Patrick Stead Hospital: Matron Cecilia Reed SRN
The Museum is delighted to have recently been given some photos and memorabilia by the family of Matron Cecilia Reed SRN, who was matron at Patrick Stead Hospital from 1913, shortly before the outbreak of WW1, until 1936 when she retired.
In his book about the hospital, The Patrick Stead Hospital, J. W. Newby describes how, during WW1, the building was maintained as a hospital for British sick and wounded. He states that Matron Cecilia Reed was mentioned in dispatches for war service. Her staff included Sisters Ellis, Shingles and Mallet and nurses Maidwell, Orford, Lambert, Moore and Everett.
Newby describes that Mr I. A. Took, as a patient at the hospital, told that a patient from Stowmarket was interested in the invention of a crystal radio set with a cat’s whisker detection antennae on top. He got the equipment into the hospital and applied to matron to try it out. She eventually allowed it, so long as it did not blow up!
Amongst the memorabilia, is a silver medal presented to Nurse C Reed by the Committee of the Norwich & Norfolk Staff of Nurses for 10 years of faithful service from 1900-1910. And then, dated 22 September 1922, a certificate of registration from the General Nursing Council of England and Wales that was set up following the Nurses Registration Act 1919.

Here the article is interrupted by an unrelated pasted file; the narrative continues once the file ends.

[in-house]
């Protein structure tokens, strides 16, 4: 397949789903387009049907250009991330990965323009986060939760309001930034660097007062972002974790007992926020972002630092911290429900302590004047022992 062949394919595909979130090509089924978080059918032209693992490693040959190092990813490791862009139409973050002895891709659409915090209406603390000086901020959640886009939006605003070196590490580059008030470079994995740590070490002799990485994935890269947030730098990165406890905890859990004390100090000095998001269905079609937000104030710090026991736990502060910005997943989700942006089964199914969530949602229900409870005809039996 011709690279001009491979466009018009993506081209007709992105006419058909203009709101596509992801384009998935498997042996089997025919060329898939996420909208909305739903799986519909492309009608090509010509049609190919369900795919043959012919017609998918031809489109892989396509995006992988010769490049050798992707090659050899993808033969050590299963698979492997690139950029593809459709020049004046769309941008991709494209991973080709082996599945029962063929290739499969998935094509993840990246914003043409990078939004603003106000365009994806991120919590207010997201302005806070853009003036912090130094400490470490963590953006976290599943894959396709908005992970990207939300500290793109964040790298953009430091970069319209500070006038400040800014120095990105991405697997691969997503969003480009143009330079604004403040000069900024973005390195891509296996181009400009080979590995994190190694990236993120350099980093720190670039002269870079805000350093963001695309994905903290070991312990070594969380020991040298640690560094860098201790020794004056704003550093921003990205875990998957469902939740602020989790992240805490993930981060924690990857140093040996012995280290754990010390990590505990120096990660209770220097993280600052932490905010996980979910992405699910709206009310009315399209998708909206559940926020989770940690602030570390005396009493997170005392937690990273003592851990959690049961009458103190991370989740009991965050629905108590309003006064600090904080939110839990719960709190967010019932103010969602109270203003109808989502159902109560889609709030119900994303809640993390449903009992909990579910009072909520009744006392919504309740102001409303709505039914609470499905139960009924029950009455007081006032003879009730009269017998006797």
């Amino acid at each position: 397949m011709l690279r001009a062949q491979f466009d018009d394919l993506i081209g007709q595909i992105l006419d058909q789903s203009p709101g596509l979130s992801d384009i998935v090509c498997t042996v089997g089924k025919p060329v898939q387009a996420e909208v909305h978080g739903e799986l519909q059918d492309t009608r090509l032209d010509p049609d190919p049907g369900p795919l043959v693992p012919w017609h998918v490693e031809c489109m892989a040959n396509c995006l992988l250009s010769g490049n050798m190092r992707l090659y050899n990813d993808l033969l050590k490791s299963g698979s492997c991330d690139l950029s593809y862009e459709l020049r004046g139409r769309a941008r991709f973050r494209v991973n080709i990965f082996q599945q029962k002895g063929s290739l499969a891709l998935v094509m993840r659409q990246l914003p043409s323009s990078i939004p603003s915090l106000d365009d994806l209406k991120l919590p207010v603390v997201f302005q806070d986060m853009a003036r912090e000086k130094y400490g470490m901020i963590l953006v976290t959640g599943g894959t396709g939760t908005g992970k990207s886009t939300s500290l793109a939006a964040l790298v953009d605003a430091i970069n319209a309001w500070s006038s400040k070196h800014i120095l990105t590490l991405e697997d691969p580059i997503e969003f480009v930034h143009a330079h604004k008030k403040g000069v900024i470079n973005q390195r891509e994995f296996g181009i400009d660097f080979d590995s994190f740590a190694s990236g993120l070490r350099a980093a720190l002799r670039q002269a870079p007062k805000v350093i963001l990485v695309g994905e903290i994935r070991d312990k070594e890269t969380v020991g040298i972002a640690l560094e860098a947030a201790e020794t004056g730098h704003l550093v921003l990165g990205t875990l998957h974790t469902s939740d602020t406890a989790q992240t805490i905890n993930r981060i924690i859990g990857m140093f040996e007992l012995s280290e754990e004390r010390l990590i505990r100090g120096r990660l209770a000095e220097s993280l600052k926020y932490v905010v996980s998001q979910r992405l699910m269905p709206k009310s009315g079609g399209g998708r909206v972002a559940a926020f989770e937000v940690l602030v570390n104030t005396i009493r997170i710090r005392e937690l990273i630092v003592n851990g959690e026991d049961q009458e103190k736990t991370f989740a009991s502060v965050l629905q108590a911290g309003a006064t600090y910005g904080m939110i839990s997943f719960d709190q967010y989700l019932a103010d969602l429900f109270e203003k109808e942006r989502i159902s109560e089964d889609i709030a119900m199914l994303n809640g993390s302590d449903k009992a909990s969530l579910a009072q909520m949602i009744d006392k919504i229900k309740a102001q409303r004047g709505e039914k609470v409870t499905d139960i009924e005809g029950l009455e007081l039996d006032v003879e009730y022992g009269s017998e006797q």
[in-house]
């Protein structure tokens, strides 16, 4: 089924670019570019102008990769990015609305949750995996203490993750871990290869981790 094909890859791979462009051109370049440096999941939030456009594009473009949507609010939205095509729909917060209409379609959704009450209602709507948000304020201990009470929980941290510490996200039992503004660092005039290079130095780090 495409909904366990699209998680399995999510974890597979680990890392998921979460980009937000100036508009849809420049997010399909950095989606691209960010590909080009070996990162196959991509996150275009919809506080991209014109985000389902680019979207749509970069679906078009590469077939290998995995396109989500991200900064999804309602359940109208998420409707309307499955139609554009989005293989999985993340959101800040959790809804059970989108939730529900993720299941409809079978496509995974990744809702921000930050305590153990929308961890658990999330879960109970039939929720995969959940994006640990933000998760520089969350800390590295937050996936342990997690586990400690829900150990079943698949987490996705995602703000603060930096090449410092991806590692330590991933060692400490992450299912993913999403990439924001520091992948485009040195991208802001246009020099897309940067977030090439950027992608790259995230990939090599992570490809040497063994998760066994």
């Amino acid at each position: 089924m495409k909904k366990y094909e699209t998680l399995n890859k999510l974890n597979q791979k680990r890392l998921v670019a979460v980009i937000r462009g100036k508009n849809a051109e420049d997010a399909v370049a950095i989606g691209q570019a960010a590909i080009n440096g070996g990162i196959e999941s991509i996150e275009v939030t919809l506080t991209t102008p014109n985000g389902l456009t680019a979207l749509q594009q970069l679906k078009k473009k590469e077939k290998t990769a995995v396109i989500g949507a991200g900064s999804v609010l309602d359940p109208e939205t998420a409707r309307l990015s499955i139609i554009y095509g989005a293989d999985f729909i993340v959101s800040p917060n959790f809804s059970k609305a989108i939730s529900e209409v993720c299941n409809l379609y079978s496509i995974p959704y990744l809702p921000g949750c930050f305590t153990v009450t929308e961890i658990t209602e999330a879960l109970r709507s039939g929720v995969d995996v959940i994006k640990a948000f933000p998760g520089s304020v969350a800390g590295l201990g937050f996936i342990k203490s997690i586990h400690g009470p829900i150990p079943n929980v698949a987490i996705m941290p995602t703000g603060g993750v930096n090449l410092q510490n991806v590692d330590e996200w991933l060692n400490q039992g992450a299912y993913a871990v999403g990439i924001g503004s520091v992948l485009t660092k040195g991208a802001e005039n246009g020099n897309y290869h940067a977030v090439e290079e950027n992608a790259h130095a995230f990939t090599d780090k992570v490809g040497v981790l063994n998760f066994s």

Finally, is her black leather-covered Book of Common Prayer, small and well-used, pasted inside the front is a small, faded cutting of a prayer:
‘O Lord, support us all the day long of this troubelous life, until the shades lengthen, and the evening comes, and the buisy world is hushed, the fever of life is over, and our work done. Then Lord, in thy mercy, grant us safe lodgeing, a holy rest, and peace at the last, through Jesus Christ our Lord.’ [sic]
Did she say the prayer for herself or to comfort injured soldiers or patients in their last hours?